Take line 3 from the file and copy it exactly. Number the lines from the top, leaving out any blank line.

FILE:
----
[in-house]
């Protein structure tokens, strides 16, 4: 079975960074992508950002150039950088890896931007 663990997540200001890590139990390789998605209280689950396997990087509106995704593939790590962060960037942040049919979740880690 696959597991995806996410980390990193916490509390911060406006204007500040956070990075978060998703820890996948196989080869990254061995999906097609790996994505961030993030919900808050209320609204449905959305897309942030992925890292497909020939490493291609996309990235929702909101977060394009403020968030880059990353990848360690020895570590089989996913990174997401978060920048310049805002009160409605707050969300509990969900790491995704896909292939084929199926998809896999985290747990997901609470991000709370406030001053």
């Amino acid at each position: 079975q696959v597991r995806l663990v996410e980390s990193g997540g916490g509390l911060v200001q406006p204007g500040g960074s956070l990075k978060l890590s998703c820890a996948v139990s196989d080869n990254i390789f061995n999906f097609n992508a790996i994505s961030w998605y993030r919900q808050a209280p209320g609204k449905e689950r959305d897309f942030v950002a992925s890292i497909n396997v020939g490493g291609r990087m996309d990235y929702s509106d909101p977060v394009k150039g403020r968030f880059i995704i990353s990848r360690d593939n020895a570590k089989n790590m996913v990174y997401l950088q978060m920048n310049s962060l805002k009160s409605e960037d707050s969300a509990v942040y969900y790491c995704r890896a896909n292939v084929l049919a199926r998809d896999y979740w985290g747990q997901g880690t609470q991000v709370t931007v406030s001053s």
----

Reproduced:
């Amino acid at each position: 079975q696959v597991r995806l663990v996410e980390s990193g997540g916490g509390l911060v200001q406006p204007g500040g960074s956070l990075k978060l890590s998703c820890a996948v139990s196989d080869n990254i390789f061995n999906f097609n992508a790996i994505s961030w998605y993030r919900q808050a209280p209320g609204k449905e689950r959305d897309f942030v950002a992925s890292i497909n396997v020939g490493g291609r990087m996309d990235y929702s509106d909101p977060v394009k150039g403020r968030f880059i995704i990353s990848r360690d593939n020895a570590k089989n790590m996913v990174y997401l950088q978060m920048n310049s962060l805002k009160s409605e960037d707050s969300a509990v942040y969900y790491c995704r890896a896909n292939v084929l049919a199926r998809d896999y979740w985290g747990q997901g880690t609470q991000v709370t931007v406030s001053s």